I was thinking of getting it because of the fan control (my tower as 3 fans, in fact, I have the same tower they are using in that image series), but my motherboard does a pretty decent job at regulating them, so I don't think it is strictly necessary.
  8. Saeed

    Saeed Well-Known Member

    Honestly, I don't see any reason for you to have to change your power supply unless you think it's not coping with the power needs of your tower. If you do plan to, I would second your choice. My experience with Cooler Master has been excellent.

    Same goes for hard disks. They are pretty sturdy in build. My own preference are Western Digital drives...have never disappointed me to date. :)
    MagnusB likes this.
  9. Anthony Parsons

    Anthony Parsons Well-Known Member

    Doh... that is such an annoyance, let alone the inconvenience. RIP your HDD. :cautious:
    MagnusB likes this.
  10. MagnusB

    MagnusB Well-Known Member

    I prefer WD as well, but I got the Samsung one cheap (now I know why) and my primary disk (also a Samsung) was a disk I got with a premade computer. I know don't need a new PSU, I want a new PSU :D Also, my current one is old, for my old system. I never got a new one for my current build, cause this one was just big enough, but now money is a bit less tight...

    I also like Cooler Master, my current one has served me well. Barely any noise, the only thing I don't like about it is the fact that it isn't modular, and I think it might be just enough for my current system. I am also very happy with my Cooler Master tower, good quality, plenty of space and barely any fan noise from 3 large fans. I think my CD drive and harddisks are the noisiest parts on my computer (n) It also keeps my hardware nice and cool...

    Thank you, Anthony, I will hold a funeral, with a sledgehammer, at first possible convenience :D It lasted just over a year, so it did not serve me well :(
    Saeed likes this.
  11. Digital Doctor

    Digital Doctor Well-Known Member

    Does the Hard Drive spin ?
    Does it click ?
  12. MagnusB

    MagnusB Well-Known Member

    Don't know, I can't really access them while they are mounted. I am going to try one last thing when I get home today, but if that fails, I am just going to scrap it.
  13. Adam Howard

    Adam Howard Well-Known Member

    You have been misinformed. SSD drives last longer than physical moving parts. The prices vary and you should shop around.
    Anthony Parsons and Darkimmortal like this.
  14. MagnusB

    MagnusB Well-Known Member

    I always shop around, and I rarely do anything halfway. I have been reading up on it, and they are getting there, but they still aren't as reliable as a mechanical drive, and are very much prone to firmware errors, among other things. Also the read / write problematic, which I am not so sure about, make them a bit more risky.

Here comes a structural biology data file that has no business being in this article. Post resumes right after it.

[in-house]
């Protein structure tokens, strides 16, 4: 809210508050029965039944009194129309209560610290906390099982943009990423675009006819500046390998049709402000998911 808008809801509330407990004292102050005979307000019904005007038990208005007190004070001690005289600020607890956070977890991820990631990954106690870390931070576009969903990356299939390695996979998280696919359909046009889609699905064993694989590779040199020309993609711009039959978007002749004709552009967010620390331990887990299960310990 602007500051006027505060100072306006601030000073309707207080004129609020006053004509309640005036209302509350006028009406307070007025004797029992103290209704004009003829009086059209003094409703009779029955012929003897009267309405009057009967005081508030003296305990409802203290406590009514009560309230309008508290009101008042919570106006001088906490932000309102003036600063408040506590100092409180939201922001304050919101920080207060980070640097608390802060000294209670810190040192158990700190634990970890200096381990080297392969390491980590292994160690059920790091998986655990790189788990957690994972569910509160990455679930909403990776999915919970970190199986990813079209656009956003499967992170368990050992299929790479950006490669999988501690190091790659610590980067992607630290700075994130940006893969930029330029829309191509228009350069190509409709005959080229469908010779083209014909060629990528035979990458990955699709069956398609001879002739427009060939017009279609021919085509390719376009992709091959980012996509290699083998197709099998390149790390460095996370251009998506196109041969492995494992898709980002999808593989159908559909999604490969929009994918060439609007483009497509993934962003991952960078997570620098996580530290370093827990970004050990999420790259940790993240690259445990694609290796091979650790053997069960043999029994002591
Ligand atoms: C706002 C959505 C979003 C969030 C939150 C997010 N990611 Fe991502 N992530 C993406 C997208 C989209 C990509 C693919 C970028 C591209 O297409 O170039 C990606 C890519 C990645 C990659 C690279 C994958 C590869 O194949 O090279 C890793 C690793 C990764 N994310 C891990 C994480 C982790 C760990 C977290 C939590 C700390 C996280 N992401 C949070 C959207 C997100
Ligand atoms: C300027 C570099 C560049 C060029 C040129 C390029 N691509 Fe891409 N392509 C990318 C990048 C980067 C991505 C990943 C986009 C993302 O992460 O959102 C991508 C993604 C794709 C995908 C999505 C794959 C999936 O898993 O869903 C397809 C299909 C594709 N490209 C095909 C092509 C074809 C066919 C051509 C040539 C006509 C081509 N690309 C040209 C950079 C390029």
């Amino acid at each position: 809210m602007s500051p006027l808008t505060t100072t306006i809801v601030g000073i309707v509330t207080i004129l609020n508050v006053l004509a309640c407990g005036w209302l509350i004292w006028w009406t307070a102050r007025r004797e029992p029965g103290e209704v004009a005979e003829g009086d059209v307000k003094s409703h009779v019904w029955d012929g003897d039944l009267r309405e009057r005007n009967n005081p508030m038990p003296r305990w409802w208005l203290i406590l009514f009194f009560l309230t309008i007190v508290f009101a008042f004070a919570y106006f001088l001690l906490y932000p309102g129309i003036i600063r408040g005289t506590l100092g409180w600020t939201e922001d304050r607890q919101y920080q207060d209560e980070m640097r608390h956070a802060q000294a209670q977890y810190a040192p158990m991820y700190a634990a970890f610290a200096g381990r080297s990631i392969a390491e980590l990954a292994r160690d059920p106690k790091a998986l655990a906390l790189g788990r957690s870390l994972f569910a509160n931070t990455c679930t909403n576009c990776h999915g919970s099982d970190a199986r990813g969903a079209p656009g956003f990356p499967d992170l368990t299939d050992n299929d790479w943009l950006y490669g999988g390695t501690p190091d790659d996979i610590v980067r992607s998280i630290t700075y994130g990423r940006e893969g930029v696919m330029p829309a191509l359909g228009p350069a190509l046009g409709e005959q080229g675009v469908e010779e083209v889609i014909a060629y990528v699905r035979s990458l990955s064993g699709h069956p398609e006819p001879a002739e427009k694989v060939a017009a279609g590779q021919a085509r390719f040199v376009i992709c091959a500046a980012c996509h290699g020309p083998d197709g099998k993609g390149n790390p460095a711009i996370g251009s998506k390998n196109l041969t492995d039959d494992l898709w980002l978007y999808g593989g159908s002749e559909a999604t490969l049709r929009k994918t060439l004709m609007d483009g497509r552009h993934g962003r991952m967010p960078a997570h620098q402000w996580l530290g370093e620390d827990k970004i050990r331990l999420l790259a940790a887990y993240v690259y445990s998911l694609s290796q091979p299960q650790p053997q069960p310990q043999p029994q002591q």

I might just get one mainly because it is my personal computer, and I will be getting a mechanical drive anyway, but I still think the good old HDD is the safe choice.

    I also just got home, and finally figured out why I never got the drawings of my motherboard to match the reality, there was 4 more SATA connections which I didn't even see... I also moved my 1TB disk around a bit, and it is as dead as they come, nothing changed. So I am going to fetch up the shopping list I prepared earlier, compare a few prices and hopefully have my new stuff before the weekend.
  15. DBA

    DBA Well-Known Member

    I'm guessing he was referring to write endurance which is still somewhat a problem, however mostly just on an enterprise level.

    I'd recommend a SSD for your OS and pair of 1 TB (or bigger) drives in a RAID 1 (mirroring) config. The SSD gives you a great performance increase and the other two drives backup your data.

    I use a 128 GB SSD for my OS & programs and a pair of 2 TB drives in a RAID 1 config for all my data.
    Anthony Parsons, Steve F and MagnusB like this.
  16. MagnusB

    MagnusB Well-Known Member

    I was thinking about doing that, cause I really wanted a smaller disk to hold my system files anyway. I doubt I will need 2TB space, I could barely keep up with my old setup, 1TB + 500GB, even when trying.

    I just flashed my BIOS, still no life sign from my disk. I didn't really expect anything, but I saw there was a new BIOS update from Asus while researching my problem.
  17. DBA

    DBA Well-Known Member

    2 TB's give you better valve for your money. 1 TB for $90 vs 2 TB for $120.

    Than again if you never see yourself even coming remotely close to filling up a 1 TB, go the cheaper route.
    MagnusB likes this.
  18. Digital Doctor

    Digital Doctor Well-Known Member

    Take the drive out and see if it spins. Plug it in to the USB via a SATA to USB cable or enclosure.
    If the drive ain't spinning or clicks, you are in trouble.
    MagnusB likes this.
  19. MagnusB

    MagnusB Well-Known Member

    I don't have anything to connect it through USB, and getting that will costs me about the same as a new disk, the data on it is nothing I desperately need, and for the most part it is old back ups, and some downloads. I have a fresher version of most of the data. It might be salvageable, but I don't see myself spending money on it.

    My current Windows partition is about 300GB, I use about 200 of those. I probably need more, cause the reason I only use 200 is cause I delete allot of the old stuff I barely use. I think with a 1TB data disk, I will be pretty safe. And if worst comes to worst, I have a 2TB external disk that is just aching to be used (another one I bought just because it was cheap).
  20. Luke F

    Luke F Well-Known Member

    As long as you don't get one with a Sandforce controller you won't have any problems you described and it will outlast a mechanical disk by up to 10x.

    In other words, don't get anything but Crucial or Samsung.
    Lucas and Steve F like this.